In her complaint, plaintiff alleged that the City had been negligent in its operation of the bus and that this negligence was a proximate cause of her injuries. Specifically, plaintiff claimed that the City bus driver negligently caused the bus to "suddenly lurch, jerk, jolt and abruptly stop, throwing Plaintiff violently from her seat, against interior parts of said [bus] and to the floor ...."

As regards General Motors, the complaint alleged that the bus was defective in design in that plaintiff's seat lacked "handrails or guardrails within reasonable proximity" and that this defect was a proximate cause of her injuries. Accordingly, plaintiff claimed that General Motors was strictly liable for the damages she had sustained.

Because plaintiff settled her claim against the City, the trial was limited to the claim against General Motors. Plaintiff supported that claim with her own testimony and with photographs of the bus. 1 The evidence presented during her case-in-chief may be summarized as follows.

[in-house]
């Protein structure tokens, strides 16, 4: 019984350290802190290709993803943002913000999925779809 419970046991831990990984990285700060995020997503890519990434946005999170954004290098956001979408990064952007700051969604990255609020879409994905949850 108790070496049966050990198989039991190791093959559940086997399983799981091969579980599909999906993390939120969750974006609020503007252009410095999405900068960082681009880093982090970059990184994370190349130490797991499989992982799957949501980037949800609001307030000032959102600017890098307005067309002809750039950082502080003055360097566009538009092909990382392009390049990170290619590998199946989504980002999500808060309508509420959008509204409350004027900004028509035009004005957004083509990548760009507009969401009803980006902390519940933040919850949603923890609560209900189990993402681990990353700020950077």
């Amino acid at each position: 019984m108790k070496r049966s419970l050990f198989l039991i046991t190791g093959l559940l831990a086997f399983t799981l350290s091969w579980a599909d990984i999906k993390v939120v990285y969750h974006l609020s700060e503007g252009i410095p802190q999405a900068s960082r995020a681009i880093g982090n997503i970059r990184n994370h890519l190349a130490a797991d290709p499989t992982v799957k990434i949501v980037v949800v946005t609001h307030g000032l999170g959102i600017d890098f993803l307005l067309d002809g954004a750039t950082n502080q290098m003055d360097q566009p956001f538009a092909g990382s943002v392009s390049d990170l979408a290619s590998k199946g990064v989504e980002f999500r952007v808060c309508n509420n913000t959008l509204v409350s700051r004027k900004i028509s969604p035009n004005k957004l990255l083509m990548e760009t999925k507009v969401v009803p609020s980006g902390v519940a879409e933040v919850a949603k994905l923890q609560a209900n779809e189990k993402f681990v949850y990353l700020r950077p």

Plaintiff was 62 years old at the time of the accident. When she first boarded the bus, she sat in a double seat but later moved to the first forward-facing single seat on the right side of the bus. Attached at shoulder level above the back of each forward-facing seat was a horizontal metal "grab bar." There was no such bar in front of plaintiff's seat because she faced not the rear of another forward-facing seat but rather the side of a lateral-facing double seat. The only handrail directly in front of plaintiff was the metal armrest attached--at about waist level--to the side of this seat. A vertical metal pole, extending to the ceiling, was attached to the aisle end of the "grab bar" behind plaintiff. A similar pole was attached to the "grab bar" of every alternate seat behind the first forward-facing seat, and to the floor midway along the front of the lateral-facing double seats.